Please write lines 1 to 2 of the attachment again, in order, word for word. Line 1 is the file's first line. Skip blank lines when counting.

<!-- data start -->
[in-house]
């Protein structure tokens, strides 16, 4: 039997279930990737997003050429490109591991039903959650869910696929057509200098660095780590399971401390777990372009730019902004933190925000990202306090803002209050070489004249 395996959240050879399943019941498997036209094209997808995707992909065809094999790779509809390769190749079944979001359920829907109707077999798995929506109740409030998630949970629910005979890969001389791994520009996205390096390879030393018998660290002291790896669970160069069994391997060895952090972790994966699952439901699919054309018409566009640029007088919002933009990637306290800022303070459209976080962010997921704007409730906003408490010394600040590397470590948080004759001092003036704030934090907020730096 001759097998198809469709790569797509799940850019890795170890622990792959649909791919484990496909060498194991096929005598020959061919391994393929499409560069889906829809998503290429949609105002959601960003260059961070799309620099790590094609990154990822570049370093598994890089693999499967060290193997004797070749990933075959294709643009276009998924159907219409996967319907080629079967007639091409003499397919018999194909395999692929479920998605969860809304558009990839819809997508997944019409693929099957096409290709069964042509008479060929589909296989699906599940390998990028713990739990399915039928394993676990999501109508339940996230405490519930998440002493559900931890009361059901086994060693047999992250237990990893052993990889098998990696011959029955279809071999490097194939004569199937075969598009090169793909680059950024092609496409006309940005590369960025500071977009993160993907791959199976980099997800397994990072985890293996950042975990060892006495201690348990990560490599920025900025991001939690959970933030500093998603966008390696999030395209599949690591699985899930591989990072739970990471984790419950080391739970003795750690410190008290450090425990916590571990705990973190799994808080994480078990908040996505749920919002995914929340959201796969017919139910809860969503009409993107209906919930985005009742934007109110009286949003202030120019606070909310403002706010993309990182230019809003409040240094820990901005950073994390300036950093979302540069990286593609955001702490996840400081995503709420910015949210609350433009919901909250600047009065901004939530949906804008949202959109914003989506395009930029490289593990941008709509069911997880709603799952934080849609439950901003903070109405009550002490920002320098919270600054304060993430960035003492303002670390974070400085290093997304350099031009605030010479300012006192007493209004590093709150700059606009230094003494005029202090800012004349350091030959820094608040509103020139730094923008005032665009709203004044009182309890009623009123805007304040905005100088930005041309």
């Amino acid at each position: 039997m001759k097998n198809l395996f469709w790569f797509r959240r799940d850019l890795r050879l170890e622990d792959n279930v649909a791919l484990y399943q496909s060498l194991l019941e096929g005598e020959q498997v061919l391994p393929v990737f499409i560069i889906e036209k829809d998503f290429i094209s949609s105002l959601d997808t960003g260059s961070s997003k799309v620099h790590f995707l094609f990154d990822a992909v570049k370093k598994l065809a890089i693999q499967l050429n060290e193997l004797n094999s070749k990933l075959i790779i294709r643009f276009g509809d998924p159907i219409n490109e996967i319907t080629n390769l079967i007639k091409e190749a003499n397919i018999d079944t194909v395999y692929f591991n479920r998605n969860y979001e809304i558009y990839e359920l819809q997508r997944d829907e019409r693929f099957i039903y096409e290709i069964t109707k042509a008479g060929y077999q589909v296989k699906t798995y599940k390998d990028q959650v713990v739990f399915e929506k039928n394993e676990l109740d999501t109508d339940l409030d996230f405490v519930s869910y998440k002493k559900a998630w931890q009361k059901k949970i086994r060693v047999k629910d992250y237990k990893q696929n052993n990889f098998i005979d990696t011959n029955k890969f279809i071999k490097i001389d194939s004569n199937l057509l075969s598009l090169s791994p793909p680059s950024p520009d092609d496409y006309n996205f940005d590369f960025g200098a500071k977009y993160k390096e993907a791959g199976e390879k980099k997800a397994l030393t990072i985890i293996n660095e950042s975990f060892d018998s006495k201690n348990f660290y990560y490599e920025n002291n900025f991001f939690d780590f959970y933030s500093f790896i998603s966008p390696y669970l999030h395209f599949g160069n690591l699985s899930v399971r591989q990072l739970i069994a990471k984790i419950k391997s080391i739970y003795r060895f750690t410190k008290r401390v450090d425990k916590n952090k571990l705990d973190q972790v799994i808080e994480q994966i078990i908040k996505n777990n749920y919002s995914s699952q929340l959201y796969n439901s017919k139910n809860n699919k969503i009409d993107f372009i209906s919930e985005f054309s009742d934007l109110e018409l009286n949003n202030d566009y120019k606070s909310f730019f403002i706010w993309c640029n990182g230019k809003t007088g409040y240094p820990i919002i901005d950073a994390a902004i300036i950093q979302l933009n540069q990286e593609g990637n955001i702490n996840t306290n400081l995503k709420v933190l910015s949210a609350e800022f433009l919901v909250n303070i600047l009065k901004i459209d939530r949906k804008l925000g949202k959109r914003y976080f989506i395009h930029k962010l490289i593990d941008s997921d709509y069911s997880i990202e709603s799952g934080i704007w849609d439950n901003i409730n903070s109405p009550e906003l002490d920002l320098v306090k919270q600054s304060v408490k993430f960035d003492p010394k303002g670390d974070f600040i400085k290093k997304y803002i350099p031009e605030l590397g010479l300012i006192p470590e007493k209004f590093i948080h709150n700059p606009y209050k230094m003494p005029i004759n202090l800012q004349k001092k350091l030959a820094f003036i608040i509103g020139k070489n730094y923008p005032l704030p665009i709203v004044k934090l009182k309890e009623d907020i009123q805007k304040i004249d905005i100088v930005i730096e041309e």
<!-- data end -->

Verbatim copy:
[in-house]
């Protein structure tokens, strides 16, 4: 039997279930990737997003050429490109591991039903959650869910696929057509200098660095780590399971401390777990372009730019902004933190925000990202306090803002209050070489004249 395996959240050879399943019941498997036209094209997808995707992909065809094999790779509809390769190749079944979001359920829907109707077999798995929506109740409030998630949970629910005979890969001389791994520009996205390096390879030393018998660290002291790896669970160069069994391997060895952090972790994966699952439901699919054309018409566009640029007088919002933009990637306290800022303070459209976080962010997921704007409730906003408490010394600040590397470590948080004759001092003036704030934090907020730096 001759097998198809469709790569797509799940850019890795170890622990792959649909791919484990496909060498194991096929005598020959061919391994393929499409560069889906829809998503290429949609105002959601960003260059961070799309620099790590094609990154990822570049370093598994890089693999499967060290193997004797070749990933075959294709643009276009998924159907219409996967319907080629079967007639091409003499397919018999194909395999692929479920998605969860809304558009990839819809997508997944019409693929099957096409290709069964042509008479060929589909296989699906599940390998990028713990739990399915039928394993676990999501109508339940996230405490519930998440002493559900931890009361059901086994060693047999992250237990990893052993990889098998990696011959029955279809071999490097194939004569199937075969598009090169793909680059950024092609496409006309940005590369960025500071977009993160993907791959199976980099997800397994990072985890293996950042975990060892006495201690348990990560490599920025900025991001939690959970933030500093998603966008390696999030395209599949690591699985899930591989990072739970990471984790419950080391739970003795750690410190008290450090425990916590571990705990973190799994808080994480078990908040996505749920919002995914929340959201796969017919139910809860969503009409993107209906919930985005009742934007109110009286949003202030120019606070909310403002706010993309990182230019809003409040240094820990901005950073994390300036950093979302540069990286593609955001702490996840400081995503709420910015949210609350433009919901909250600047009065901004939530949906804008949202959109914003989506395009930029490289593990941008709509069911997880709603799952934080849609439950901003903070109405009550002490920002320098919270600054304060993430960035003492303002670390974070400085290093997304350099031009605030010479300012006192007493209004590093709150700059606009230094003494005029202090800012004349350091030959820094608040509103020139730094923008005032665009709203004044009182309890009623009123805007304040905005100088930005041309």